Sunday, February 27, 2011
- NEVER drop the head.
- Decide why the RealCare® Baby is crying...Does it need a diaper change? To be fed? Burped? Or just held and rocked?
- Begin care within a minute or so or the RealCare® Baby starts to cry louder.... and louder.
- Hold The RealCare® Baby during feeding as the simulator can tell if the bottle is propped.
- “Family Planning: The bill entirely eliminates funding for the title X Family Planning program, which received $317 million in FY 2010. This program helps support family planning and reproductive health services to more than 5 million people annually at 4,500 community-based clinics. Grantees include state and local health departments, hospitals, community health centers, and private nonprofit organizations. Services provided include the full range of contraceptive services, as well as screening and treatment for sexually transmitted diseases, cancer and HIV screenings, education, and other preventive services” (Doyle, 2011).
- “Teen Pregnancy Prevention: The bill also eliminates funding for the Teen Pregnancy Prevention program (which received appropriations of $110 million in FY 2010). This program makes competitive grants to public agencies and private nonprofit organizations to support evidence-based teen pregnancy prevention efforts” (Doyle, 2011).
Sunday, February 20, 2011
- Parents have feelings, too! Discussion and education around what parent’s think and feel about sex and sexuality is a very important element. If you dismiss their anxieties, questions, and concerns, you put parents on the defense. This only heightens their discomfort about discussing sex and potentially slows or stops their feelings of self-efficacy.
- Adults need stages, too! Remind parents that they may not have all of the answers now (or ever!) about sex and sexuality and that’s okay. Remind them they are not only learning (or re-learning) about themselves, but they are also learning about their child, so give themselves room to learn and make mistakes. It is perfectly okay to move at a pace that is comfortable for them and their child.
- One size does not fit all. Parents may be able to tell you that their first child learned to walk at 9 months and their third child learned at 13 months. Teaching about sexuality is the same way. Children will desire to learn different things at different times in their lives, so be patient with them and yourself when it comes to tailoring information to each child.
- Daycares - Think of approaching daycare centers with organizing a “How-To” sexuality education workshop once a month for parents and daycare personnel.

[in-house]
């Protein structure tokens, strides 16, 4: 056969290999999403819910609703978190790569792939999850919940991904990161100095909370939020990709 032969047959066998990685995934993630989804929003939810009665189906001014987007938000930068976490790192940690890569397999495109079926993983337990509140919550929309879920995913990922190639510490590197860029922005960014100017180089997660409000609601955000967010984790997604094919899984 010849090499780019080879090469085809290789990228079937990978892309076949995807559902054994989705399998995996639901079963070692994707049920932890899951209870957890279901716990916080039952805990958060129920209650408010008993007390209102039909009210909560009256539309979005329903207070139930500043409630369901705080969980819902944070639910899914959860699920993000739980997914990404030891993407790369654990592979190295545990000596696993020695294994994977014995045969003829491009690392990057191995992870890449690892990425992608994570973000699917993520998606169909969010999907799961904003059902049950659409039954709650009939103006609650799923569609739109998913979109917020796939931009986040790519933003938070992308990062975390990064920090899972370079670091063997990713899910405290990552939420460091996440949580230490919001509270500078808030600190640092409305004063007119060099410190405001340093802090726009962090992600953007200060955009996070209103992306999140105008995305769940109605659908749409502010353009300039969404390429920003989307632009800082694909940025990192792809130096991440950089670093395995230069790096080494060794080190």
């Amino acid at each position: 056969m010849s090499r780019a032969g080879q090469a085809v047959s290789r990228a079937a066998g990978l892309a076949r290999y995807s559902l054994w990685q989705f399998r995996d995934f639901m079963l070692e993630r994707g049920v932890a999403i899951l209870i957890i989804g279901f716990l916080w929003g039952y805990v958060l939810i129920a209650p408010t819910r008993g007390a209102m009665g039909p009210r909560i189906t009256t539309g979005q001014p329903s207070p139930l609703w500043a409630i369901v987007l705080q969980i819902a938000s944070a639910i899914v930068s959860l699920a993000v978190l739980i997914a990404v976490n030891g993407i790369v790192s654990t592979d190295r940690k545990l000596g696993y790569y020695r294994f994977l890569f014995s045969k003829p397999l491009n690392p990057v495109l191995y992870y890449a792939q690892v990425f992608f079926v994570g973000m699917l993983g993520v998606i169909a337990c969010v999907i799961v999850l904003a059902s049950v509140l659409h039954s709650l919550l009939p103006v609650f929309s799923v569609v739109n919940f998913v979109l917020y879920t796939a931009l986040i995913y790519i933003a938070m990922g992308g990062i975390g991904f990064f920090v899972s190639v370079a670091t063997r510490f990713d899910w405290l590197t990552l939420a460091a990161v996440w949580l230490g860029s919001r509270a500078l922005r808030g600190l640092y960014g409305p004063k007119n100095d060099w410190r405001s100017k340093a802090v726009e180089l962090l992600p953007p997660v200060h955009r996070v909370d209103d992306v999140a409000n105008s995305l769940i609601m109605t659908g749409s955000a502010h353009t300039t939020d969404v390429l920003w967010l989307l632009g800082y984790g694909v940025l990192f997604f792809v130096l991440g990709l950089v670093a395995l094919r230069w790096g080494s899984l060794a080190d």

- Faith Centers - If you, or someone close to you is a member of a religious organization, see if any parents would be interested in starting a group to share stories on sex education that are rooted in their particular faith. This could also help parents of younger children get ideas and support from parents of older children.
- Local Libraries - Talk with your local library to see if you could survey parents who attend book clubs or reading groups for themselves or their children to gauge interest in learning how to better educate their children on sexuality.
- PTA Board - Yes, schools can be a scary place to bring up sexuality education, but if you, or someone you know has a group of parents that spend time together in or outside of PTA meetings see if they would be interested in learning more about teaching sexuality education to their children.
Saturday, February 12, 2011
- Gender (M or F)
- Ethnicity (A = Asian, B = Black, L = Latin, W = White)
- Year in Group (’07, ’08, or ’09)
Sunday, February 6, 2011
How to teach about love, sex and relationships to people with high functioning Autism Spectrum Disorder (ASD)
** a really great book about teenage girls with ASD is "girl growing up on the autism spectrum: what parents and professionals should know about the pre-teen and teenage years" by Shana Nichols, Gina Marie Moravcik and Samara Pulver Tenenbaum.
this is a good book to learn specifically about girls with ASD, it is pretty comprehensive, it talks about friends, schools and even sexuality. most books and material out there is about boys (statistically there are more boys with ASD than girls), but research shows that girls and boys manifest ASD symptoms differently, so it is possible that those statistics are incorrect. and it is also important to remember to adapt curriculum to the gender of the participant.